Christian Europe in the medieval centuries was, indeed, in a position to admire from the ancient heritage – and to adopt critically – whatever might enhance its Gospel-based conviction of the free will of the individual. Thus the Attic achievement in particular lies at the elective root of a paradoxically self-identifying European culture. Islam knows only that it is Islam whereas Europe, when at its best, has always understood that it is itself and yet something else at the same time.
A European sense of intellectual insufficiency and need gave unexpected strength to the progress and consolidation of the medieval mind. Europe would prove itself “permeable” in a way that Islam could not – convinced as it was of its own perfection ab origine. Thus, concludes Gouguenheim, “the Hellenization of medieval Europe was the fruit of Europeans,” who discovered, on their own, their filiations with the ancient societies.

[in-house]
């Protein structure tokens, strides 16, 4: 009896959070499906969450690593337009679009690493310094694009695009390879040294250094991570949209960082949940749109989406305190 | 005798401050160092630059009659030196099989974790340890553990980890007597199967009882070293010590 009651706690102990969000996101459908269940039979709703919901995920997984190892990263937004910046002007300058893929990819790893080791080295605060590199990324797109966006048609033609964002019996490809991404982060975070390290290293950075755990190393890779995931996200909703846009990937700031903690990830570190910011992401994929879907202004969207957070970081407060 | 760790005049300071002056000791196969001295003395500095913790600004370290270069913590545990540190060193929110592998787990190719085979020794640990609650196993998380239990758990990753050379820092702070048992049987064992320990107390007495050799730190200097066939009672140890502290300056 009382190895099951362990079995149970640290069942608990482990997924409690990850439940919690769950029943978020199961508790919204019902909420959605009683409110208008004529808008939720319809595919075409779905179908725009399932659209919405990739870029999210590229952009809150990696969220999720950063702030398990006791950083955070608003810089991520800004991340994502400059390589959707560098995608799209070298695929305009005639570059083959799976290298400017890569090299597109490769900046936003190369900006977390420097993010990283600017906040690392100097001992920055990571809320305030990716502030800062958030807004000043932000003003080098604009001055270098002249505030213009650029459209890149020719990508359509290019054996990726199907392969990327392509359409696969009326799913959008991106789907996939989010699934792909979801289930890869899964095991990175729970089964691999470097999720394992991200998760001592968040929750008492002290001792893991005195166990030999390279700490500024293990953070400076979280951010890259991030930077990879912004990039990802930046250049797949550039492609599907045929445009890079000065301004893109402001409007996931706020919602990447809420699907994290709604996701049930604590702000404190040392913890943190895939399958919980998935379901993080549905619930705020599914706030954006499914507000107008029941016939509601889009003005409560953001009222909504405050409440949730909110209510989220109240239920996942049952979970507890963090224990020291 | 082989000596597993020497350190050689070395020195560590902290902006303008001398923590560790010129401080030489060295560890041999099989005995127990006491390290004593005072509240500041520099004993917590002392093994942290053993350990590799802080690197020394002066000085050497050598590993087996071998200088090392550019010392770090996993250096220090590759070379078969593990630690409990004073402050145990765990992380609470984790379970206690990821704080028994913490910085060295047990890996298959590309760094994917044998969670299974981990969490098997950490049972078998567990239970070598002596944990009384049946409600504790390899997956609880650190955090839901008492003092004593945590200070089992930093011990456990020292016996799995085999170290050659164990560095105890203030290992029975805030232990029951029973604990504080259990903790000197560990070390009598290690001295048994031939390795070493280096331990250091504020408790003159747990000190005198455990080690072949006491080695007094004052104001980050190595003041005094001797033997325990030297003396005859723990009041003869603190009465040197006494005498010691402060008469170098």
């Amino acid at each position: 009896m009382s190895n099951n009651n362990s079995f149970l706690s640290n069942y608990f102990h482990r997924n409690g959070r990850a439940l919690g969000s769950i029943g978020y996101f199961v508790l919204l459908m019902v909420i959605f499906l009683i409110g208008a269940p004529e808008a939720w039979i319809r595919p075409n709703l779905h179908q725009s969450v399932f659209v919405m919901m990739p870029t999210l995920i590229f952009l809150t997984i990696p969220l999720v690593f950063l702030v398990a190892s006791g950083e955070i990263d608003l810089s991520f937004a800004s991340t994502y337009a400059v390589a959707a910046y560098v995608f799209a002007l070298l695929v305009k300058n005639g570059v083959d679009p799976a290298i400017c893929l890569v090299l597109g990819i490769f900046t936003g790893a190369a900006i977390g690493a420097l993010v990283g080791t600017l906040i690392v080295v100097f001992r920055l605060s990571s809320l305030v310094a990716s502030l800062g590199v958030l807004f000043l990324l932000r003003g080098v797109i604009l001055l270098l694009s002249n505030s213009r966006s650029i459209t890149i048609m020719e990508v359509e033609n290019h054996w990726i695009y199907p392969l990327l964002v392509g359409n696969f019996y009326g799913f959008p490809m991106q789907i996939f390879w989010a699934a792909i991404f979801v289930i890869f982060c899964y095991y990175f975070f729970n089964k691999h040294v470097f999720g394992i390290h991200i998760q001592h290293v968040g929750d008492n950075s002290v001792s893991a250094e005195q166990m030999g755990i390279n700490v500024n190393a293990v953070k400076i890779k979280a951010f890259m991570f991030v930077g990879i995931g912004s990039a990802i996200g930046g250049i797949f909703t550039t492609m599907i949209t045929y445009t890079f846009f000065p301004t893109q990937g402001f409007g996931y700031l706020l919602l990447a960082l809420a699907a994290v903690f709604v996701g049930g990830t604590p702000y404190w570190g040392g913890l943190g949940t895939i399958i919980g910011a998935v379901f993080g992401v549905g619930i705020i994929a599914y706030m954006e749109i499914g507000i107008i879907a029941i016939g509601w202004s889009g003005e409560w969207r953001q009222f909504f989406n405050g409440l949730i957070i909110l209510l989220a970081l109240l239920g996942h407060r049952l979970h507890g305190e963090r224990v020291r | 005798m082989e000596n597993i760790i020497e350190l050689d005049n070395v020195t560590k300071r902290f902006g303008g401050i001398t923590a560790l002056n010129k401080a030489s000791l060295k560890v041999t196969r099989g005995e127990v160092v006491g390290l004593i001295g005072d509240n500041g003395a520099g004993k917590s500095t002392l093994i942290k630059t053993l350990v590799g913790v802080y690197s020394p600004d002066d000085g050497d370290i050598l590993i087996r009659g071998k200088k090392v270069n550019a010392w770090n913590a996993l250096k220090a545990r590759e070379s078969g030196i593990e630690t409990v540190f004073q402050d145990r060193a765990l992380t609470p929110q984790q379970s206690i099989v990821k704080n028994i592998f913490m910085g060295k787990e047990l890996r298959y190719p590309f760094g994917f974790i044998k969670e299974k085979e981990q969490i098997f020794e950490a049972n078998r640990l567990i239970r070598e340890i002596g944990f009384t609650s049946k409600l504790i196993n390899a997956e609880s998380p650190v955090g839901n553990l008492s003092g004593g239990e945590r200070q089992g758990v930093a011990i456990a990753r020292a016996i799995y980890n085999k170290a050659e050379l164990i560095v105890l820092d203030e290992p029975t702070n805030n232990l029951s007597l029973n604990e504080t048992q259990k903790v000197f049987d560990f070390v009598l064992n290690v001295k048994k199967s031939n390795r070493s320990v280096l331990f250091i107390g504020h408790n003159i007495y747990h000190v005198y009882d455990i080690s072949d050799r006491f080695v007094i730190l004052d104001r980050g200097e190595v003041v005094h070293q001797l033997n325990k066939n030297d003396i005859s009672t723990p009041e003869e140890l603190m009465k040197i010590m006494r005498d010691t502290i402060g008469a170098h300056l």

Aristote au Mont Saint-Michel is one of the most significant publications of the last few years. It is, I believe, destined to become a classic – not only in its original French, but also in the other European languages, once it has been translated. It dispels a myth, an invidious one that has long been central to the perverse palaver of western self-hatred. For those who, like me, command their French a bit unsurely, Gouguenheim’s prose is a miracle of balanced sentences and clear meaning. I would say that Gouguenheim’s study has a potentially large audience outside the academy and could become something of a popular success in the Anglophone nations.
Sylvain Gouguenheim’s “Aristote au Mont Saint-Michel: Les racines grecques de l’Europe Chrétienne” reviewed by Thomas F. Bertonneau, Brussels Journal. Here edited with emphasis (in bold or italics) added by ELLOPOS BLOG.